Sherwani (Urdu: شیروانی) is a long coat-like garment worn in South Asia, very similar to an Achkan or doublet, is notably known as Pakistan's national dress and is traditionally associated with the Muslim aristocracy of the northern Indian subcontinent. It is worn over the Kurta and Churidar, Khara pajama, a shalwar. It can be distinguished from the achkan by the fact that it is often made from heavier suiting fabrics, and by the presence of a lining.
The Sherwani originated in South Asia and was the court dress of nobles of the royals of India, before being more generally adopted in the late eighteenth century. It appeared during the period of British India in 18th century, as a fusion of the Shalwar Kameez with the British frock coat. It was gradually adopted by most of the Indian aristocracy, mostly Muslim, and later by the general population, as a more westernized form of traditional attire. Like Urdu, it also became a symbol of Muslim nobility. Before the independence of India and Pakistan, the Sherwani was closely associated with founders of Aligarh Movement. Following Sir Syed Ahmed Khan, all the professors and students wore Sherwani. The name "Aligarh Sherwani" was also coined, inspired by the popularity of the design at Aligarh Muslim University. At the Aligarh Muslim University, these Sherwanis are still worn to keep alive a long running tradition of academics.
The Nizam of Hyderabad, Mir Sir Osman Ali Khan, Asaf Jah VII, the richest man in the world, having a fortune estimated at US$2 billion in the early 1940s, always used to wear Sherwani. He ascended the throne in 1911. In his time, all the nobility at the court and all officers of the state also used to wear Sherwani.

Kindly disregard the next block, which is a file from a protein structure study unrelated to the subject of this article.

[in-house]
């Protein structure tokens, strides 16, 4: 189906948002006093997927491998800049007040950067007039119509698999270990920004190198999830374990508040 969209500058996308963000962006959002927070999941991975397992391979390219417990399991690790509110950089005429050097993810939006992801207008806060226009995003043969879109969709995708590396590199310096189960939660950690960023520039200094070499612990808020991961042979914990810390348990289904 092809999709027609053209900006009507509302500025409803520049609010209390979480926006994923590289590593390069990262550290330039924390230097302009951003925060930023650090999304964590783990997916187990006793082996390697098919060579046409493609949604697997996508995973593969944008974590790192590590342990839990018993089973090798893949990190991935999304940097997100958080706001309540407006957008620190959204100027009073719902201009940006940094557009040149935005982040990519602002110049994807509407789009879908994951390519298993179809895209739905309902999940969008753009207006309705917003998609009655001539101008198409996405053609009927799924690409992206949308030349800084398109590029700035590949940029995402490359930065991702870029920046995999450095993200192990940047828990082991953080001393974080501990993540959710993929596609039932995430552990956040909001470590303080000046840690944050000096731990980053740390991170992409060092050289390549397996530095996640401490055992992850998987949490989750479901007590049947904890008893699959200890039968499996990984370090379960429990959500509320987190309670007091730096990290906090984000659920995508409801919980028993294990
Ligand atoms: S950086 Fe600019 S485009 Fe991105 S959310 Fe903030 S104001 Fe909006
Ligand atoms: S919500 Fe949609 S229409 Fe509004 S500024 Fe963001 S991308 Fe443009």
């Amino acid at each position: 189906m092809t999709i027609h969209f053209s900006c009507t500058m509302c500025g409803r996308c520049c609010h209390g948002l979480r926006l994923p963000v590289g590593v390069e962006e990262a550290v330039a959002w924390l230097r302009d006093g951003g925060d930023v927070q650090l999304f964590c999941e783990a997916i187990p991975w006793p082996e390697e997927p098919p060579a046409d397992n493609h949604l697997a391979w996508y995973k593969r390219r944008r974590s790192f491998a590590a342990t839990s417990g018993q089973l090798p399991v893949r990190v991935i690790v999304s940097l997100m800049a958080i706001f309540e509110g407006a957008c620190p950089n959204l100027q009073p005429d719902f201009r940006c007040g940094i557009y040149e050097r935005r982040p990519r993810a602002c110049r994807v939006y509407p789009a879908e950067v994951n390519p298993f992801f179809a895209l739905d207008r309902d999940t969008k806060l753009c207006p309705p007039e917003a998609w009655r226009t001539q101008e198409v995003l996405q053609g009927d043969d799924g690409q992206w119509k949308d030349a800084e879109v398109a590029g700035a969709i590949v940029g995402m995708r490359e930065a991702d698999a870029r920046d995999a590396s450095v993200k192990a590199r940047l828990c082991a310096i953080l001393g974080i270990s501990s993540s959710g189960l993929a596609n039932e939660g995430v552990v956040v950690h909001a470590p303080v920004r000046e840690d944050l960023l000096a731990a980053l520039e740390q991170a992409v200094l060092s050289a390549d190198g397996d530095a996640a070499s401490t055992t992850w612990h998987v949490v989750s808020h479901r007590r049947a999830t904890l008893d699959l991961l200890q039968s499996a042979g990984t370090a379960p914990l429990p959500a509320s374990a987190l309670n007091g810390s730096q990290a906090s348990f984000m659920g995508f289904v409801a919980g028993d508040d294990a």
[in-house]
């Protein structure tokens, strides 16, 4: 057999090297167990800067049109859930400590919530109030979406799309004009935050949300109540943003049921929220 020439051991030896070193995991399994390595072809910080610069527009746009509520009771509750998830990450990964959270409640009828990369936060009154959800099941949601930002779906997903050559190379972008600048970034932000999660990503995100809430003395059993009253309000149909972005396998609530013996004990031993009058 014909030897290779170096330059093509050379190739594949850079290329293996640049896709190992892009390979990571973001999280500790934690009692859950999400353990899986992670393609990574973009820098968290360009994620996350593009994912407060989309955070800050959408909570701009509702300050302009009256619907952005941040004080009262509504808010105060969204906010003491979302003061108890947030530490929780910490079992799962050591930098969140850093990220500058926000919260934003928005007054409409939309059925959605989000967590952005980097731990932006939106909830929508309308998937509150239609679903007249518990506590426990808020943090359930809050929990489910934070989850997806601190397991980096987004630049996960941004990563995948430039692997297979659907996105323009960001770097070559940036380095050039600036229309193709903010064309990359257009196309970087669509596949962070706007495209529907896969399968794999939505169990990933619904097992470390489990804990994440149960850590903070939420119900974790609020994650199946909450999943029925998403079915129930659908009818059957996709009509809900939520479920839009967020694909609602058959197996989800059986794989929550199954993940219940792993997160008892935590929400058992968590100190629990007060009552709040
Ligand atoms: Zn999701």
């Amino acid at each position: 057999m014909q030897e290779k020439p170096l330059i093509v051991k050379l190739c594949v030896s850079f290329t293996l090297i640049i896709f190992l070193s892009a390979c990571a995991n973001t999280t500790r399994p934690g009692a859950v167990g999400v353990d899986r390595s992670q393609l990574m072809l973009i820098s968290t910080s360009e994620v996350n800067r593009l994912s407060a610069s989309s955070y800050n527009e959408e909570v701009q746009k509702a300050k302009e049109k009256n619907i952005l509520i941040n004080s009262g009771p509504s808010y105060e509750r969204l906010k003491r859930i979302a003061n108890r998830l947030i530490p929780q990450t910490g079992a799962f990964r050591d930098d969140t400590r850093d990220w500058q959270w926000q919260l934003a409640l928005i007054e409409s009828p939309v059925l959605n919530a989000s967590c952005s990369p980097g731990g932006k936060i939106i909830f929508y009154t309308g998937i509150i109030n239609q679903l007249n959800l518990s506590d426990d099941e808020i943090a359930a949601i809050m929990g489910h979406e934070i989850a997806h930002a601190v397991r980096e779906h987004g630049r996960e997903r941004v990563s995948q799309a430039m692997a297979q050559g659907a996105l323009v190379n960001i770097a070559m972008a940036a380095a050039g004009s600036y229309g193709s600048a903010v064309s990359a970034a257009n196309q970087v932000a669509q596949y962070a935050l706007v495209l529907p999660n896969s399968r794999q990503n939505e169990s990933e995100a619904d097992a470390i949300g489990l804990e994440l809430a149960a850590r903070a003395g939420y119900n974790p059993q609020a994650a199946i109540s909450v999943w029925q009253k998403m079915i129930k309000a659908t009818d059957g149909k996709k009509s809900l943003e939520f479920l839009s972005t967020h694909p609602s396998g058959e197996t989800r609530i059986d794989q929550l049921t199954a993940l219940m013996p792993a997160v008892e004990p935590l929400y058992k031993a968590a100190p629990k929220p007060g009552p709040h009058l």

Muhammad Ali Jinnah in national dress
After the independence of Pakistan, the founder of Pakistan, Mohammad Ali Jinnah frequently wore the Sherwani and made it the national dress of Pakistan despite the fact that English culture had greatly influenced his personal preferences, particularly when it came to dress. Earlier, Mohammad Ali Jinnah donned Western style clothing and he pursued the fashion with fervor. It is said he owned over 200 hand-tailored suits which he wore with heavily starched shirts with detachable collars. During his last years he was seen mostly in Sherwani and Karakul hat which subsequently came to be known as "Jinnah cap".
Following him most government officials in Pakistan such as the President and Prime Minister started to wear the formal black Sherwani over the shalwar qameez on state occasions and national holidays. But Prime Minister Zulfikar Ali Bhutto gave respectability to this dress by wearing it in public.
It has also become almost customary for bride grooms to wear a sherwani on their wedding almost always accompanied by a turban. Wedding sherwanis usually tend to have embroidered collars and have been popularized in recent times.
Achkans and sherwanis are worn by many grooms as wedding dresses. These garments usually feature detailed embroidery or patterns.